Sunday, December 17, 2006


On December 4th, the Chapel Hill Town Council received the report and voted 8-1 to move forward on the Lot 5 redevelopment project. If finally approved, it will be a 243,000 square-foot complex with 137 condominiums and 29,000 square feet of retail space. With this vote, Town Manager Roger Stancil has the green light to work out the details with Ram Development.

Throughout this process, a Town Council negotiating committee chaired by Mayor Pro Tem Bill Strom has worked long and hard negotiating with Ram Development. The council members on the team have delved into the financial model, the look of the project and numerous other details during this period and brought a proposal to their colleagues that they thought was in the best interest of the Town.

Something that I haven’t heard discussed about this project and how it was negotiated is one particular message this process sends to our citizens. How many citizens can afford to spend the kind of time that council members invested in this process, let alone all of their other duties as a council member?

With the Carolina North process looming, it is fair to assume that our elected leaders will be called on to devote a lot of their time and energy to the UNC project. With more and more added to their plate and little or nothing coming off, I fear that we will be led by only those who can devote tremendous chunks of their time to governance. Is this what was envisioned with the council-manager form of government?

Let’s review a little history. Council-manager government was a response to the bad old one-party political machines that ran many city governments by the beginning of the 20th Century. Party politics and corruption prevailed and were barriers to fair and professional local government. Partisan elections, dominated by local political machines, limited candidates to only the party regulars and the patronage system prevented qualified people from serving in local government leadership positions.

The ceremonial mayor and the council members are the leaders and policy makers representing the community and concentrate on policy issues in response to citizen needs and wishes. The professionally trained manager is appointed by the council to carry out policy and ensure that the entire community is properly served. If the manager in question does not respond to the governing body’s wishes, the council has the authority to dismiss that manager at any time.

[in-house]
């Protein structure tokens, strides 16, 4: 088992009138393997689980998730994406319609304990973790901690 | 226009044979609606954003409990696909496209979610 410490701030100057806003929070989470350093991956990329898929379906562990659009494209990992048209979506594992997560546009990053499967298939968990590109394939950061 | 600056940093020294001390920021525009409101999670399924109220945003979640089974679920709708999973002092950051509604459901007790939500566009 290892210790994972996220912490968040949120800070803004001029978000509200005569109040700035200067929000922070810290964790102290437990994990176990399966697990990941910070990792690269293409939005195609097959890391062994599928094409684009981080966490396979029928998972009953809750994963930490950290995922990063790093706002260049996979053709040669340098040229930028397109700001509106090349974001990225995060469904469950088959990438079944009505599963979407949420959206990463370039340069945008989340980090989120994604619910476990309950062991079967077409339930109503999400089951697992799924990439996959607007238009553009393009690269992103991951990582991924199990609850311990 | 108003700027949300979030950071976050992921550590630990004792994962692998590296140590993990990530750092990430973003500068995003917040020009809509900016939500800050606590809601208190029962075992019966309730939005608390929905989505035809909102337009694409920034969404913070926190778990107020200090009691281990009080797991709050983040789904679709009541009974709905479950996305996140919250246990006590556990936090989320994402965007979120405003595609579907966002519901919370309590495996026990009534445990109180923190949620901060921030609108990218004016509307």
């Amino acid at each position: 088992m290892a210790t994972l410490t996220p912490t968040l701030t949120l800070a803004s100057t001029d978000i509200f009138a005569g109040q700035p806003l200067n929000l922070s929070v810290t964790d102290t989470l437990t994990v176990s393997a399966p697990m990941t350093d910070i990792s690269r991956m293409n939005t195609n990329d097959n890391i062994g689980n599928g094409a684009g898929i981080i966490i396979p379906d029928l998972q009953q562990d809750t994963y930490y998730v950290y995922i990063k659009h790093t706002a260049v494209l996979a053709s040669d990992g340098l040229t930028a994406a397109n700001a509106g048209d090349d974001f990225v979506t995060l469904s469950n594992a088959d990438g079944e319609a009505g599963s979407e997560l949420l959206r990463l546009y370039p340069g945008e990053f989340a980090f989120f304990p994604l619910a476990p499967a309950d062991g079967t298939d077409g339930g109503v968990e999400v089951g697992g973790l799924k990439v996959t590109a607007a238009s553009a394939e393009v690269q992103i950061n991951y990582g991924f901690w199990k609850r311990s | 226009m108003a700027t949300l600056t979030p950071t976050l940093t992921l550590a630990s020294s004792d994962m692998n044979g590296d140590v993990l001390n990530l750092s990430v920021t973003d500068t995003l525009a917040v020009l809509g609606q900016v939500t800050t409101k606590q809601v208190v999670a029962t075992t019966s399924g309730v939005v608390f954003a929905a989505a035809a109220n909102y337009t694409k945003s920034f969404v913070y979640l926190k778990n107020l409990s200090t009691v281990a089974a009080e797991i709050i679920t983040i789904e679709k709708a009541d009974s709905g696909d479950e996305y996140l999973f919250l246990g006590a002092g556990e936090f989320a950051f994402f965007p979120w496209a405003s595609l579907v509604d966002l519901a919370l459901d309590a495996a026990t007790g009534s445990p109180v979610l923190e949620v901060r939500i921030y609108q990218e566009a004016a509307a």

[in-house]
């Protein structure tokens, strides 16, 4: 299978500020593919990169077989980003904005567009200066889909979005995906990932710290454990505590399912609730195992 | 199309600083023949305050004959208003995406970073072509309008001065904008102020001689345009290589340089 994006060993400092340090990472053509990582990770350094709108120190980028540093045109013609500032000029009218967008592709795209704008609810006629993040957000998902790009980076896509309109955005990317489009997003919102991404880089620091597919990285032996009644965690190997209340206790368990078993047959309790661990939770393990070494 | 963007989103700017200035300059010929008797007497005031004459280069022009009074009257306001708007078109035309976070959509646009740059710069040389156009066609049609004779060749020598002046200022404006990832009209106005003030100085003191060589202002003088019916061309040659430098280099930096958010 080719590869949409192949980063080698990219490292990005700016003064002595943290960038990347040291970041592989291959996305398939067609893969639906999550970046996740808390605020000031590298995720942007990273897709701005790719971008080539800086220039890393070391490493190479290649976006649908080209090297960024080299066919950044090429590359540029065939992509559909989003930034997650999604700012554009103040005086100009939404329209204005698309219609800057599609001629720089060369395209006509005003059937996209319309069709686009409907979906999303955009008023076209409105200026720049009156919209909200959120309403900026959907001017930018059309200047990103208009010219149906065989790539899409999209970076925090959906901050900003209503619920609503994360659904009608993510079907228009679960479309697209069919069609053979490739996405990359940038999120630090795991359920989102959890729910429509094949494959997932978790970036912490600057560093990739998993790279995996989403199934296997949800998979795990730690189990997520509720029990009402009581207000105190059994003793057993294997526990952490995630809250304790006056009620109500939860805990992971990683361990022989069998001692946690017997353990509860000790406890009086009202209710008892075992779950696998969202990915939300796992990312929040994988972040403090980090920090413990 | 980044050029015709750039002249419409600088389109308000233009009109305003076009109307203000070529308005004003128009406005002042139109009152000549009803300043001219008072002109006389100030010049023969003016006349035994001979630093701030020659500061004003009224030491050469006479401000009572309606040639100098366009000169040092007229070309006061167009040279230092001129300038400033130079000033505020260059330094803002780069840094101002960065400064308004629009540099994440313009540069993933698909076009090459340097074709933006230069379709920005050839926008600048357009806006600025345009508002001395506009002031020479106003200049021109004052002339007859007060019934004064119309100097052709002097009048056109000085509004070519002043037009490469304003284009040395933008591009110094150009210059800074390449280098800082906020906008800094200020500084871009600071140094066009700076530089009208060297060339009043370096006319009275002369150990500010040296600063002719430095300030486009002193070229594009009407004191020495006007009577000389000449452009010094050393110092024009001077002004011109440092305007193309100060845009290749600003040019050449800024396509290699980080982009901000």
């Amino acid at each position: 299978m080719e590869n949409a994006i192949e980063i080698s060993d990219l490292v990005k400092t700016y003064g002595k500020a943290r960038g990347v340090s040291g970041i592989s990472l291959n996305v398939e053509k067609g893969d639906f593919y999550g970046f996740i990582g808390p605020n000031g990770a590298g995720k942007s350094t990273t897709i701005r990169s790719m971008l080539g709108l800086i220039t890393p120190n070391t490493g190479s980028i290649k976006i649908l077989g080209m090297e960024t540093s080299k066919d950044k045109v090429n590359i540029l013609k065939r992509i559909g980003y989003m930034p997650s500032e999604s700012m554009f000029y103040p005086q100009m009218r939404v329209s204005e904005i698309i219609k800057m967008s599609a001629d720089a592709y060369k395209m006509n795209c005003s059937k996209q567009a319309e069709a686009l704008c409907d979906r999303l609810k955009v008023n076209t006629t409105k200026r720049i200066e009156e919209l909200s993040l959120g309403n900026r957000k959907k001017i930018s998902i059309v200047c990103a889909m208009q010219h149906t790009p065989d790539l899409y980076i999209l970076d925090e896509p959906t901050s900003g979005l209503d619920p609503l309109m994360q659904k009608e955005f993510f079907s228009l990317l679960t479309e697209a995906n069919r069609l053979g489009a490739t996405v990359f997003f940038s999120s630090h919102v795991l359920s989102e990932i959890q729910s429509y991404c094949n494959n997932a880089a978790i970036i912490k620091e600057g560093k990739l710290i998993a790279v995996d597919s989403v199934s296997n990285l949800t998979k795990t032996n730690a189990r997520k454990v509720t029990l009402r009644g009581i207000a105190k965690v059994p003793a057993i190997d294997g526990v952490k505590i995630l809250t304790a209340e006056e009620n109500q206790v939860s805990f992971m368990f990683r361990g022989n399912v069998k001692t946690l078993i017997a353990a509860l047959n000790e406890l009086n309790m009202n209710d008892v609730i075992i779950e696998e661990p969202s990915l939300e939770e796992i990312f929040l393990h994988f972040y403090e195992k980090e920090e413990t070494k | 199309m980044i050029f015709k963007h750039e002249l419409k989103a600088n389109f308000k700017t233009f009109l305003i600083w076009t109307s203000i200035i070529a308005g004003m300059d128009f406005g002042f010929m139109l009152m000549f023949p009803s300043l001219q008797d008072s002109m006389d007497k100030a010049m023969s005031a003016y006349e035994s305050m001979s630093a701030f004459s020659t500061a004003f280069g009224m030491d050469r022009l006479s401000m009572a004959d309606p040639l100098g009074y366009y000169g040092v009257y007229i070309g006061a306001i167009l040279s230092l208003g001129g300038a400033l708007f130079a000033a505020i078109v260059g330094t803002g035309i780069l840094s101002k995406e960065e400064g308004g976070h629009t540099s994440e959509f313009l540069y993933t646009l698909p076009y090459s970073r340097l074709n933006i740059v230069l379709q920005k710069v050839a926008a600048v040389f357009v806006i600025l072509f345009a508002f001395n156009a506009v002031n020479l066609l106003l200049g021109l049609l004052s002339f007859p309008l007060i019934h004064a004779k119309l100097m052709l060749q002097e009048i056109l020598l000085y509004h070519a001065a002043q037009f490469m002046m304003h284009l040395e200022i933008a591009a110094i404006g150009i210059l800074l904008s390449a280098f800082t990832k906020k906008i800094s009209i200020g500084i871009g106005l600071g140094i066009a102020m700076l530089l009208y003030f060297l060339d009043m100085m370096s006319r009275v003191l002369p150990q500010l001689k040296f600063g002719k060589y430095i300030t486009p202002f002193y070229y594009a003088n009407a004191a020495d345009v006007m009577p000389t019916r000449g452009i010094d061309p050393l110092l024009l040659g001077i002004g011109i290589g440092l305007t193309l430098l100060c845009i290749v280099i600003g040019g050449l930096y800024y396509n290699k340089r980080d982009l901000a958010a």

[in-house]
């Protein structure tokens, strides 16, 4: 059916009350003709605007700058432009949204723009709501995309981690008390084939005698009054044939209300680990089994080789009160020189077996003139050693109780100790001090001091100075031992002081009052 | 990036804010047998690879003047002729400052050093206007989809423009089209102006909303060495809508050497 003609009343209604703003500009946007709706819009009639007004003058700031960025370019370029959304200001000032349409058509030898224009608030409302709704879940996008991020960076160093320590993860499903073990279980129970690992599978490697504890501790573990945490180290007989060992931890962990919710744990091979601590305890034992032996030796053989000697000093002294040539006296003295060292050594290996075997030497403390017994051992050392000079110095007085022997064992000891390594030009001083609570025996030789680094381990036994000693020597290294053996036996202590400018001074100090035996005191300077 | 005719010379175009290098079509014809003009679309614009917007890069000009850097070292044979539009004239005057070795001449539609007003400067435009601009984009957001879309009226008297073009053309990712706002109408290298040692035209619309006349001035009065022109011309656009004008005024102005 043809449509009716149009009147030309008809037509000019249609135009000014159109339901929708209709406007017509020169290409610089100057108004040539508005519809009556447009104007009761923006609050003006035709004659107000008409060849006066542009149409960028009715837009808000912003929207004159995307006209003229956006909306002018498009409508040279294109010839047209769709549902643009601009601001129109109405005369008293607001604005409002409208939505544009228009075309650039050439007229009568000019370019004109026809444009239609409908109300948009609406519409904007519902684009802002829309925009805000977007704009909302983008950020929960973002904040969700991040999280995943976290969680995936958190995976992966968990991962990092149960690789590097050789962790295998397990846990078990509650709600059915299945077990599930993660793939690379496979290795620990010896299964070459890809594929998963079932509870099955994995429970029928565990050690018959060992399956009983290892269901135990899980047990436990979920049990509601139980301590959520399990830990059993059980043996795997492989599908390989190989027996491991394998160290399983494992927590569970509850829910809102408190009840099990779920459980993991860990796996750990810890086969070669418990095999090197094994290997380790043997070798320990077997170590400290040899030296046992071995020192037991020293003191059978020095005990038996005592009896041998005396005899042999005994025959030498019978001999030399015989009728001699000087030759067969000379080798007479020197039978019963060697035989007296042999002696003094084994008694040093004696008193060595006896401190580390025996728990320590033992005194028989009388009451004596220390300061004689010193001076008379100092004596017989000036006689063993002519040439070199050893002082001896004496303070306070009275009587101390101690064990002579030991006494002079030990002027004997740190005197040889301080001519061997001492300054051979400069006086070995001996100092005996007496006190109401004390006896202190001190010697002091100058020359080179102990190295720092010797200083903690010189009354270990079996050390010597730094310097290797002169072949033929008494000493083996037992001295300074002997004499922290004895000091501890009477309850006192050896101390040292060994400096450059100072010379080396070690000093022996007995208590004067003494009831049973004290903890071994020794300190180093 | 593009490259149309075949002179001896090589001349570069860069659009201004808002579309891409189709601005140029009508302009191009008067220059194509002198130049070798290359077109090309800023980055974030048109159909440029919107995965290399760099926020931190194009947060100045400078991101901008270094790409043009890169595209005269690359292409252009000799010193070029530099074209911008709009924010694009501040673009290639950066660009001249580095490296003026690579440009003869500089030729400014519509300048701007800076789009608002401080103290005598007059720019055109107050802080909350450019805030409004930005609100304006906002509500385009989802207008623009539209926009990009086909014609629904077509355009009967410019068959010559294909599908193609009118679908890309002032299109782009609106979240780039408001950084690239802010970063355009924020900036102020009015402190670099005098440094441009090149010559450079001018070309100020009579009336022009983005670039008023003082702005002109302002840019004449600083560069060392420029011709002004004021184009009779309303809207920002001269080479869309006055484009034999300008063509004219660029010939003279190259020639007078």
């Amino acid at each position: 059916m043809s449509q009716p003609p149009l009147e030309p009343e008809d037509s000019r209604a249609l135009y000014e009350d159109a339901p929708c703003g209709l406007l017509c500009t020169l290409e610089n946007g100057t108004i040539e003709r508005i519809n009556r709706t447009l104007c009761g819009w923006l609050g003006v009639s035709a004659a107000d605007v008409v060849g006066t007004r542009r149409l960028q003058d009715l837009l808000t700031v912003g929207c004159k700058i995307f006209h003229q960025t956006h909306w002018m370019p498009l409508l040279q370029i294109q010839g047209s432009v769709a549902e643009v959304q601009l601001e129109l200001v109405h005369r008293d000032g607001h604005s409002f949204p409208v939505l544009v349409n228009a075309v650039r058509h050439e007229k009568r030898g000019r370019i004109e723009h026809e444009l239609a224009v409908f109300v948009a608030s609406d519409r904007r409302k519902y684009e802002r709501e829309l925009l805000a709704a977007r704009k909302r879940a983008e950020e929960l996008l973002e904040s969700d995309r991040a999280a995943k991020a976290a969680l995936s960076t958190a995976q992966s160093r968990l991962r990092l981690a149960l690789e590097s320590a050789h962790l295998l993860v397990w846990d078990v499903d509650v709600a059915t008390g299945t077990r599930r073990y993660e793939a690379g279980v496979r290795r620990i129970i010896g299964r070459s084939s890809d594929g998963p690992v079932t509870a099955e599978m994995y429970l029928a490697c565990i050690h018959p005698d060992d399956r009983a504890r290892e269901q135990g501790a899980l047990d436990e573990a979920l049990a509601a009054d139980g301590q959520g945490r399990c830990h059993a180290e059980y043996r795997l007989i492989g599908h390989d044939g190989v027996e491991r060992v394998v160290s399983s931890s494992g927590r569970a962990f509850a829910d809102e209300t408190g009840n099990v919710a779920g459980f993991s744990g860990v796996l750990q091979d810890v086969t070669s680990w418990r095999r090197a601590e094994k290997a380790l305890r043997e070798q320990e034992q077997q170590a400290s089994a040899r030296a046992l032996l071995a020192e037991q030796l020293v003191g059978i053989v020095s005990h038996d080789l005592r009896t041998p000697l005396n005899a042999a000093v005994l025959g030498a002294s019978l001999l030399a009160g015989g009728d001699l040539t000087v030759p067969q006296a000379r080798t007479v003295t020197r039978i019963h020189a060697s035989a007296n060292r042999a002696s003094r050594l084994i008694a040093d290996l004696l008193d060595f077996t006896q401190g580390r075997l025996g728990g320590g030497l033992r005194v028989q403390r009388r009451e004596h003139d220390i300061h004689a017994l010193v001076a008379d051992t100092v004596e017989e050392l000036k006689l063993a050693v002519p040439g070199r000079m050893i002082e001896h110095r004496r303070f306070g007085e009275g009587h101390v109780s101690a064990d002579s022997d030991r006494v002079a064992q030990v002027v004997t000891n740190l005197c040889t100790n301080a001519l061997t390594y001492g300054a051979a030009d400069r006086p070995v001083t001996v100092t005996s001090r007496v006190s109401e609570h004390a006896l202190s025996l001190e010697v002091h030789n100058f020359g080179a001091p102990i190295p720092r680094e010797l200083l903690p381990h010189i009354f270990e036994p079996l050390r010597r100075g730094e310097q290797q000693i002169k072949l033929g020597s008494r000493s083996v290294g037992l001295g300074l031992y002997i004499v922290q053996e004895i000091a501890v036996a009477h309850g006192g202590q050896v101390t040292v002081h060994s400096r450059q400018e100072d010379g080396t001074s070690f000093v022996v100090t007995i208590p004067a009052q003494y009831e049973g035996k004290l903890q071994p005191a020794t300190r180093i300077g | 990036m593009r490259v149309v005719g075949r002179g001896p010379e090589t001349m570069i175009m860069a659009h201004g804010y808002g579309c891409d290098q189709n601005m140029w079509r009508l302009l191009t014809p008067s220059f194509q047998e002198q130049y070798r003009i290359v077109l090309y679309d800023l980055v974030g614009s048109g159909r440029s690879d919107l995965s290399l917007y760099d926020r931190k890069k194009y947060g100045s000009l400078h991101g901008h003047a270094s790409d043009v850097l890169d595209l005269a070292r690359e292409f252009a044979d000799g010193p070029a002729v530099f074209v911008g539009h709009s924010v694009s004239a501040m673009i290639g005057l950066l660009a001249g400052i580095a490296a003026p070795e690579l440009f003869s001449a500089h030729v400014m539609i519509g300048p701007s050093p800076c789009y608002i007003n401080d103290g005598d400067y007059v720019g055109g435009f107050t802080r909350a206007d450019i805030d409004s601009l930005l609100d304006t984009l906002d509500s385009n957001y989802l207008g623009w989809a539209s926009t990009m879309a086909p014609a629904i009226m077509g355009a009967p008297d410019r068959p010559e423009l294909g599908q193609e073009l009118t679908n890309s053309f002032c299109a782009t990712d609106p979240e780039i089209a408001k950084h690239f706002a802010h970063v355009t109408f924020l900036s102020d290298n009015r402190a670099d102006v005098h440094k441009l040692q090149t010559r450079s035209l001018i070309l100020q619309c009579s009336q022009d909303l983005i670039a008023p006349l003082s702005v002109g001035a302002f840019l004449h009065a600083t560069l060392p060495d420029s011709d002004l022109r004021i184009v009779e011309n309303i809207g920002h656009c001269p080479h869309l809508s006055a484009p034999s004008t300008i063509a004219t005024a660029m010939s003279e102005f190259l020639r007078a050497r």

So in theory, citizens did not have to be subject matter experts in the wide range of things involved in running a town or city. Rather, the elected citizens were expected to employ their native intelligence and common sense to make policy decisions. The manager would bring the product of the staff’s efforts to the council for approval. The council would set the policy and evaluate the performance of the manager as the leader of the professional staffers. The council would not hire or fire anyone other than the manager, and in our case, the attorney also.

It’s easy to see why the majority of local governments have adopted this model. It just makes good common sense to have the experts responsive to citizens who were elected by their fellow citizens to make policy and oversee their government. This had to be better than the days of the power brokers who thumbed their nose at those who wanted to know how the money was spent or how decisions were made.

So is it just today’s complexity that requires that our elected policymakers have to invest the kind of time that we are witnessing? How can someone simultaneously serve on committees like the Lot 5 negotiating team, serve as liaison to the numerous boards and commissions, serve on regional and intergovernmental committees, spend time listening to constituents, and prepare for regular meetings and work sessions? And if you make the time to do all of this well, can you have a job? Can you spend any time with your family? Can you pursue any other outside interests?

Clearly these efforts of our hard working and committed council members are important, but is there a more efficient and effective way? Does the Council create some of their own time commitment issues? Can more responsibilities be placed on the professional staff? Can the council members determine how to change positively the culture of the council that drives this situation?

I think it’s worth taking a hard look at how to make serving on the council a possibility for citizens who can’t make it anywhere close to a fulltime job. Maybe when the council has their upcoming planning retreat, they will consider ways to do this. Investing their time discussing this will be a good thing for our community.

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